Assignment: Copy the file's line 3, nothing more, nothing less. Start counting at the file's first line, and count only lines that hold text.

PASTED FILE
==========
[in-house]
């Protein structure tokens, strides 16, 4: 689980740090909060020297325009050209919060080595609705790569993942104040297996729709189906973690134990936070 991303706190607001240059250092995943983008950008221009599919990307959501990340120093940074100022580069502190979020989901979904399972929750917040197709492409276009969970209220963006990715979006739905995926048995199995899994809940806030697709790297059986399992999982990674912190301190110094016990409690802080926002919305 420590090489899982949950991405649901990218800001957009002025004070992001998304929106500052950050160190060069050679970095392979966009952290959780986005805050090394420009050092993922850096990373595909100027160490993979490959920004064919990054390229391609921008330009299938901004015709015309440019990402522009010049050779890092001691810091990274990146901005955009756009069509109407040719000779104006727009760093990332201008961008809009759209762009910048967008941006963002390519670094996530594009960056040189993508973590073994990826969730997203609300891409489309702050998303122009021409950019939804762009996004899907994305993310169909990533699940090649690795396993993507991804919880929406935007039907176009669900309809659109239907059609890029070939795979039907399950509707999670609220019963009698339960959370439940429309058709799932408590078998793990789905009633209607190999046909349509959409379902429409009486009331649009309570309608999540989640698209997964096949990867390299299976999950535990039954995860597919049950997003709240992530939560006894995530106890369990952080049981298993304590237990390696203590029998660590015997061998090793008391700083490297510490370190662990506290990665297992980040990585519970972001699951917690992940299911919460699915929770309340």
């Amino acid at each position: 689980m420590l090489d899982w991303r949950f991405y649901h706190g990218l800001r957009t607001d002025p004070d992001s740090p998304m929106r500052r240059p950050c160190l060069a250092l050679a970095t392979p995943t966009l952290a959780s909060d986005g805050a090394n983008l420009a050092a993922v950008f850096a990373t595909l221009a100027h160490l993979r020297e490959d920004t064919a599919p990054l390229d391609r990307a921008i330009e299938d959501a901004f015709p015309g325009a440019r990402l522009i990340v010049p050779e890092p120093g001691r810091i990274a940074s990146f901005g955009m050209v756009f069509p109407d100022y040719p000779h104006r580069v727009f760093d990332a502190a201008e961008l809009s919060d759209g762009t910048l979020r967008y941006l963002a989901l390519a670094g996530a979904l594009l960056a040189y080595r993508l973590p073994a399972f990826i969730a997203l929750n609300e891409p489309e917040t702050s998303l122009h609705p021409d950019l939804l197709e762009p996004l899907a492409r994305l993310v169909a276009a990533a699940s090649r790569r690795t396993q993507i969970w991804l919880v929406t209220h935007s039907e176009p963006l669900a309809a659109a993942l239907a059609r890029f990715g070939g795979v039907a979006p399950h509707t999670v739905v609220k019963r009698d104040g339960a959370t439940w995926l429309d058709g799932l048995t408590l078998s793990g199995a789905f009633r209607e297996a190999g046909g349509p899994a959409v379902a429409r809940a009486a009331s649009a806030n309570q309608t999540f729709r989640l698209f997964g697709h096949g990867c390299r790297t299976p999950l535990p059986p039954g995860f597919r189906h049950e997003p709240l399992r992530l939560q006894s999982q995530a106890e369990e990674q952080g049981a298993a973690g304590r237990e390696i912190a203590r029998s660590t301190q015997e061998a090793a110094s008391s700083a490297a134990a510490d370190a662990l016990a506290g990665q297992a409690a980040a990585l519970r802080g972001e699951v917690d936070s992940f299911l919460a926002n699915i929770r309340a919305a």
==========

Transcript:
């Amino acid at each position: 689980m420590l090489d899982w991303r949950f991405y649901h706190g990218l800001r957009t607001d002025p004070d992001s740090p998304m929106r500052r240059p950050c160190l060069a250092l050679a970095t392979p995943t966009l952290a959780s909060d986005g805050a090394n983008l420009a050092a993922v950008f850096a990373t595909l221009a100027h160490l993979r020297e490959d920004t064919a599919p990054l390229d391609r990307a921008i330009e299938d959501a901004f015709p015309g325009a440019r990402l522009i990340v010049p050779e890092p120093g001691r810091i990274a940074s990146f901005g955009m050209v756009f069509p109407d100022y040719p000779h104006r580069v727009f760093d990332a502190a201008e961008l809009s919060d759209g762009t910048l979020r967008y941006l963002a989901l390519a670094g996530a979904l594009l960056a040189y080595r993508l973590p073994a399972f990826i969730a997203l929750n609300e891409p489309e917040t702050s998303l122009h609705p021409d950019l939804l197709e762009p996004l899907a492409r994305l993310v169909a276009a990533a699940s090649r790569r690795t396993q993507i969970w991804l919880v929406t209220h935007s039907e176009p963006l669900a309809a659109a993942l239907a059609r890029f990715g070939g795979v039907a979006p399950h509707t999670v739905v609220k019963r009698d104040g339960a959370t439940w995926l429309d058709g799932l048995t408590l078998s793990g199995a789905f009633r209607e297996a190999g046909g349509p899994a959409v379902a429409r809940a009486a009331s649009a806030n309570q309608t999540f729709r989640l698209f997964g697709h096949g990867c390299r790297t299976p999950l535990p059986p039954g995860f597919r189906h049950e997003p709240l399992r992530l939560q006894s999982q995530a106890e369990e990674q952080g049981a298993a973690g304590r237990e390696i912190a203590r029998s660590t301190q015997e061998a090793a110094s008391s700083a490297a134990a510490d370190a662990l016990a506290g990665q297992a409690a980040a990585l519970r802080g972001e699951v917690d936070s992940f299911l919460a926002n699915i929770r309340a919305a």